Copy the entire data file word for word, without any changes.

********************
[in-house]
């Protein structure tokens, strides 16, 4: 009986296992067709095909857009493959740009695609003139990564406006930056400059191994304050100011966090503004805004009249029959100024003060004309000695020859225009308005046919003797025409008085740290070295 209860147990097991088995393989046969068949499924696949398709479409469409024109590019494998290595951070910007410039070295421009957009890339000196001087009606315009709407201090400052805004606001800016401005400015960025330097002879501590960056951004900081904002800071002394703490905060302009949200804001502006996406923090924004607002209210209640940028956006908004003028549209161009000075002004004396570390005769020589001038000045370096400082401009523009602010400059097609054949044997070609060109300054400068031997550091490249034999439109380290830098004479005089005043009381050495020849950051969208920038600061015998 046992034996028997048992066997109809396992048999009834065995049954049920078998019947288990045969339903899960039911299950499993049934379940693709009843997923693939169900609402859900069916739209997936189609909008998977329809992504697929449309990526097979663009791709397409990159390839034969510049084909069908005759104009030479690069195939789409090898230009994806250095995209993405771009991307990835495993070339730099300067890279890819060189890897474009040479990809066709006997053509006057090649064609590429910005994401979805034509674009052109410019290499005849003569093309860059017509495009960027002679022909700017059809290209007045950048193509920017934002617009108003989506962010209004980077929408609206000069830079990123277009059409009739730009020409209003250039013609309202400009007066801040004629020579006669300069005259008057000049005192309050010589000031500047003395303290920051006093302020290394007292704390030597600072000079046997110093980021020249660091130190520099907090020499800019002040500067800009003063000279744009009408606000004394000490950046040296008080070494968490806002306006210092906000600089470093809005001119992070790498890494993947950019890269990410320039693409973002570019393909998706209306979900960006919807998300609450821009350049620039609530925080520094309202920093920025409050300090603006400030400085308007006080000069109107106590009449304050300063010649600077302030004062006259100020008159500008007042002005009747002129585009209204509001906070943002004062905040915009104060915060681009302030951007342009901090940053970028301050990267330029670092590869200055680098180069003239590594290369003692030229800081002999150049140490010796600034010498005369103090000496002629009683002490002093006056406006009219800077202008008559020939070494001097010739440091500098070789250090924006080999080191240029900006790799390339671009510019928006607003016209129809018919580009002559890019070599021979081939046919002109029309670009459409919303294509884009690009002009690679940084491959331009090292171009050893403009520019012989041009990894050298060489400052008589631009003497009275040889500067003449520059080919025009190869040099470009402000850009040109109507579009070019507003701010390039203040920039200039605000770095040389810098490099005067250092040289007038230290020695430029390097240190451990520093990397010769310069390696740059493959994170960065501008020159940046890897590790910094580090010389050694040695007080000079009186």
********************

[in-house]
């Protein structure tokens, strides 16, 4: 009986296992067709095909857009493959740009695609003139990564406006930056400059191994304050100011966090503004805004009249029959100024003060004309000695020859225009308005046919003797025409008085740290070295 209860147990097991088995393989046969068949499924696949398709479409469409024109590019494998290595951070910007410039070295421009957009890339000196001087009606315009709407201090400052805004606001800016401005400015960025330097002879501590960056951004900081904002800071002394703490905060302009949200804001502006996406923090924004607002209210209640940028956006908004003028549209161009000075002004004396570390005769020589001038000045370096400082401009523009602010400059097609054949044997070609060109300054400068031997550091490249034999439109380290830098004479005089005043009381050495020849950051969208920038600061015998 046992034996028997048992066997109809396992048999009834065995049954049920078998019947288990045969339903899960039911299950499993049934379940693709009843997923693939169900609402859900069916739209997936189609909008998977329809992504697929449309990526097979663009791709397409990159390839034969510049084909069908005759104009030479690069195939789409090898230009994806250095995209993405771009991307990835495993070339730099300067890279890819060189890897474009040479990809066709006997053509006057090649064609590429910005994401979805034509674009052109410019290499005849003569093309860059017509495009960027002679022909700017059809290209007045950048193509920017934002617009108003989506962010209004980077929408609206000069830079990123277009059409009739730009020409209003250039013609309202400009007066801040004629020579006669300069005259008057000049005192309050010589000031500047003395303290920051006093302020290394007292704390030597600072000079046997110093980021020249660091130190520099907090020499800019002040500067800009003063000279744009009408606000004394000490950046040296008080070494968490806002306006210092906000600089470093809005001119992070790498890494993947950019890269990410320039693409973002570019393909998706209306979900960006919807998300609450821009350049620039609530925080520094309202920093920025409050300090603006400030400085308007006080000069109107106590009449304050300063010649600077302030004062006259100020008159500008007042002005009747002129585009209204509001906070943002004062905040915009104060915060681009302030951007342009901090940053970028301050990267330029670092590869200055680098180069003239590594290369003692030229800081002999150049140490010796600034010498005369103090000496002629009683002490002093006056406006009219800077202008008559020939070494001097010739440091500098070789250090924006080999080191240029900006790799390339671009510019928006607003016209129809018919580009002559890019070599021979081939046919002109029309670009459409919303294509884009690009002009690679940084491959331009090292171009050893403009520019012989041009990894050298060489400052008589631009003497009275040889500067003449520059080919025009190869040099470009402000850009040109109507579009070019507003701010390039203040920039200039605000770095040389810098490099005067250092040289007038230290020695430029390097240190451990520093990397010769310069390696740059493959994170960065501008020159940046890897590790910094580090010389050694040695007080000079009186």